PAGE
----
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Old 07-13-08, 08:13 AM   #8
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The place I worked (layed off now) has about 200 workmans trikes. Those things are bomb proof , there are some there that have tool boxes so big they put weights on the front to keep them from flipping over backwards The newest ones are 25 years old, and have more miles on then than most cars on the road
Cool bike
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Old 07-13-08, 08:14 AM   #9
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That looks like a pretty standard 26" tire. Why would you have to order them from Worksman?
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Old 07-13-08, 08:29 AM   #10
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+1 on the tires. Probably a standard 26x2.125
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Old 07-13-08, 09:51 AM   #11
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they look wider than 2.125 to me... the mtb tires look more rounded to me though, those look flat on the bottom.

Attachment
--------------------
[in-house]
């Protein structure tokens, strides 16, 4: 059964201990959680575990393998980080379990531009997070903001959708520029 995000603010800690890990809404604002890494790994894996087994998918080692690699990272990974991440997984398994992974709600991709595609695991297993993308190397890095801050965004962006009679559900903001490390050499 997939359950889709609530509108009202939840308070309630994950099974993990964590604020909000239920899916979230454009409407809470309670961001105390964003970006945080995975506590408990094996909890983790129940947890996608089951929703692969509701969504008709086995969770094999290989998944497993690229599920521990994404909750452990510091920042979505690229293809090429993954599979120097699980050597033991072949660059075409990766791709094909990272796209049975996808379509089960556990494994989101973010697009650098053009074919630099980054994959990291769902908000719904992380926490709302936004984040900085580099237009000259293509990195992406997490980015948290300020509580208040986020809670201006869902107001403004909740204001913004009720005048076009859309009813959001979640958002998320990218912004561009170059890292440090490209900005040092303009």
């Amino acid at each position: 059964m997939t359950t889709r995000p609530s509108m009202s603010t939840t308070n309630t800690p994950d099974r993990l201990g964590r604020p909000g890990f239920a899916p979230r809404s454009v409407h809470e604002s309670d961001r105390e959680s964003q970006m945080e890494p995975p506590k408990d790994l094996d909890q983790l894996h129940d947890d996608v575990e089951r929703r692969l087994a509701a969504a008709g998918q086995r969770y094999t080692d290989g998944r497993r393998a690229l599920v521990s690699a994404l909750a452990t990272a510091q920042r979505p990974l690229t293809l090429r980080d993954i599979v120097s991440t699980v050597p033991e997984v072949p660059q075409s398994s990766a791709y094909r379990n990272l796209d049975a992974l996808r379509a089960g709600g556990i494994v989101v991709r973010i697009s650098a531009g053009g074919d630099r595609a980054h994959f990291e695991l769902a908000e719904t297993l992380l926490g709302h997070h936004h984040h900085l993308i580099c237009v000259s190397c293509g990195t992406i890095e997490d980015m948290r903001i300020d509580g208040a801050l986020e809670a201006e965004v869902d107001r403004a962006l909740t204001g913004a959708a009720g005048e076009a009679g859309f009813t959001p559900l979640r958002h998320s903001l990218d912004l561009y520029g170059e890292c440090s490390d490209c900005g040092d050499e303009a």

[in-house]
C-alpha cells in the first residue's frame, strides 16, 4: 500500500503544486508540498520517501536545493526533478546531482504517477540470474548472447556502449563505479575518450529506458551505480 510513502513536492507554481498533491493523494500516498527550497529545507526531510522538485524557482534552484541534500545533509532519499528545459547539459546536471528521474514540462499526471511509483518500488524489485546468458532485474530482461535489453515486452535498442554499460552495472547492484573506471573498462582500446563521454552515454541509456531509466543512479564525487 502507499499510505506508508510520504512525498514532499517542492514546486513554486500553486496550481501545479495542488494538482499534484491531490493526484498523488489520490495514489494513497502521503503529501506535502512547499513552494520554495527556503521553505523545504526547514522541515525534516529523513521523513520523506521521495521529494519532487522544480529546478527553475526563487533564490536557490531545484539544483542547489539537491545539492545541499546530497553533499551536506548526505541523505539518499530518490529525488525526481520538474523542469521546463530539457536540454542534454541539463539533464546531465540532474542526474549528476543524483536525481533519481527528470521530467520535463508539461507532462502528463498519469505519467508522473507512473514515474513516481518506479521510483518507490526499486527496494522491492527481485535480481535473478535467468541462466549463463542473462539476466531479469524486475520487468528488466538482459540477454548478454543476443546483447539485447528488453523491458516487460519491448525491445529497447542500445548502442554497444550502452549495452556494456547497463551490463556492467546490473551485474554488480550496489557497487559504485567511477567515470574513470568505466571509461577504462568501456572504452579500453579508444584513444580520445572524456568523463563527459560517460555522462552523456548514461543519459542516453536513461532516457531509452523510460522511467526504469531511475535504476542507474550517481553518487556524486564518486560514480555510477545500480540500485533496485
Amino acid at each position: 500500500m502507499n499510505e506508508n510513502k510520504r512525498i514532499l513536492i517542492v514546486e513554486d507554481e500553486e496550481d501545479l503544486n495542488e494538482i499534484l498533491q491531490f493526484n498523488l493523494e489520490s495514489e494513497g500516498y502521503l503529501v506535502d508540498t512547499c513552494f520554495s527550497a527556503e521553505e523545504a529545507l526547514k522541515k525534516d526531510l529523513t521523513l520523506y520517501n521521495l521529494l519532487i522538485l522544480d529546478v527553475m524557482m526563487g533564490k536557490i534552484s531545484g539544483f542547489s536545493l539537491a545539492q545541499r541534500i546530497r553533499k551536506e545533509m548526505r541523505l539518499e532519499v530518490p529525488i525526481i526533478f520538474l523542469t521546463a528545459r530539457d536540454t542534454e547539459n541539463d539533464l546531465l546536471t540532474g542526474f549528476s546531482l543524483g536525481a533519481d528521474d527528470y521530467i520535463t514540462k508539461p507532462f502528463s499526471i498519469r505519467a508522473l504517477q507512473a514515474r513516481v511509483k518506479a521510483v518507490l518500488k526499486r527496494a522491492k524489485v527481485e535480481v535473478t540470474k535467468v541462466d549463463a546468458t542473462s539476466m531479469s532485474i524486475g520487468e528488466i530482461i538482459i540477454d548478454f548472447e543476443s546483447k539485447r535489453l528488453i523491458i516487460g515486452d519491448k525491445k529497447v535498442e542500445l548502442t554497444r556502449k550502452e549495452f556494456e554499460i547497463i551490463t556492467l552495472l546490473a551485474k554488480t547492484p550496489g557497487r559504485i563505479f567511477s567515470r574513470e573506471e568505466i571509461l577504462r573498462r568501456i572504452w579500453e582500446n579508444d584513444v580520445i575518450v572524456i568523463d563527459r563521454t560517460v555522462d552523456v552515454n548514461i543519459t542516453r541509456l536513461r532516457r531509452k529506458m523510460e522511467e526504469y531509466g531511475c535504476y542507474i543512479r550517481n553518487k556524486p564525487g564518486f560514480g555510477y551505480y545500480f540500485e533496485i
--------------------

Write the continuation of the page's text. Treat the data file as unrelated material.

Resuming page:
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Old 07-13-08, 11:40 AM   #12
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I'll doublecheck on the tires next time I go into the LBS. They said there was something wacky about the tire/rim, but it might be something they can handle.
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Old 07-13-08, 04:00 PM   #13
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About the tires: there should be a series of number in parthensis next to the tire size. What does that say? That is an international rim size. If your LBS can't find a tire based on those numbers, find a new LBS.

26" wheels can come in rim sizes of 559, 590, 597, and 584.